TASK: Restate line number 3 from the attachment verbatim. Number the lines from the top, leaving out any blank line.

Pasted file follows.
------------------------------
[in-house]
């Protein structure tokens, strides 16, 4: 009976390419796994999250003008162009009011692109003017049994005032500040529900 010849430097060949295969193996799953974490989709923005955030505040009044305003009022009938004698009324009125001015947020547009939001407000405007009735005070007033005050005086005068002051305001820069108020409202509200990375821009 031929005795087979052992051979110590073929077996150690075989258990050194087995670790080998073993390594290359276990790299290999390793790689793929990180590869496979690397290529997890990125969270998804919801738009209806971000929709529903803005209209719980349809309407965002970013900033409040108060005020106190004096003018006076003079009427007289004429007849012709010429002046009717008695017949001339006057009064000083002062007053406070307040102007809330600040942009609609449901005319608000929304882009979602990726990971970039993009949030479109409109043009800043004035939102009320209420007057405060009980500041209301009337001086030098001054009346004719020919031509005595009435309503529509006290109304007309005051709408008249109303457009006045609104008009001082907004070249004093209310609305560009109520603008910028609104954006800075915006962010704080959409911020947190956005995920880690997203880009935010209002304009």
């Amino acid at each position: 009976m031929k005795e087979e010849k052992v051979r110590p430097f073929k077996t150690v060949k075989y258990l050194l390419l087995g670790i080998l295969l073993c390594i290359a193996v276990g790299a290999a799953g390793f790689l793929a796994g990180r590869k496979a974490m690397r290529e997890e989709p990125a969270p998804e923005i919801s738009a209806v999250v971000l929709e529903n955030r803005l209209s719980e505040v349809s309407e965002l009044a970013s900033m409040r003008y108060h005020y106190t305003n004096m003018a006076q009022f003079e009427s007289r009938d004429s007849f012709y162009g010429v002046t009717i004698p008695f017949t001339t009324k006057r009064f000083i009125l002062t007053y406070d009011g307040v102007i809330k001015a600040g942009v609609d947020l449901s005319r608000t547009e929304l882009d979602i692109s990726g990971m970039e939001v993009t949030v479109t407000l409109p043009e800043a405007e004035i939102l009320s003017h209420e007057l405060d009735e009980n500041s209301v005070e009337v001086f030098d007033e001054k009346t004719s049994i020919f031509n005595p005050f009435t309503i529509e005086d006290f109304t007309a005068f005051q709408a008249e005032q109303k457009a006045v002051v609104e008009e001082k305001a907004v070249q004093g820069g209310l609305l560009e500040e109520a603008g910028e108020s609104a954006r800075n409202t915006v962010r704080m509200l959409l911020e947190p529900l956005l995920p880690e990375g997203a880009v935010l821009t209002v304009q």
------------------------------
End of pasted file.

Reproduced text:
């Amino acid at each position: 009976m031929k005795e087979e010849k052992v051979r110590p430097f073929k077996t150690v060949k075989y258990l050194l390419l087995g670790i080998l295969l073993c390594i290359a193996v276990g790299a290999a799953g390793f790689l793929a796994g990180r590869k496979a974490m690397r290529e997890e989709p990125a969270p998804e923005i919801s738009a209806v999250v971000l929709e529903n955030r803005l209209s719980e505040v349809s309407e965002l009044a970013s900033m409040r003008y108060h005020y106190t305003n004096m003018a006076q009022f003079e009427s007289r009938d004429s007849f012709y162009g010429v002046t009717i004698p008695f017949t001339t009324k006057r009064f000083i009125l002062t007053y406070d009011g307040v102007i809330k001015a600040g942009v609609d947020l449901s005319r608000t547009e929304l882009d979602i692109s990726g990971m970039e939001v993009t949030v479109t407000l409109p043009e800043a405007e004035i939102l009320s003017h209420e007057l405060d009735e009980n500041s209301v005070e009337v001086f030098d007033e001054k009346t004719s049994i020919f031509n005595p005050f009435t309503i529509e005086d006290f109304t007309a005068f005051q709408a008249e005032q109303k457009a006045v002051v609104e008009e001082k305001a907004v070249q004093g820069g209310l609305l560009e500040e109520a603008g910028e108020s609104a954006r800075n409202t915006v962010r704080m509200l959409l911020e947190p529900l956005l995920p880690e990375g997203a880009v935010l821009t209002v304009q």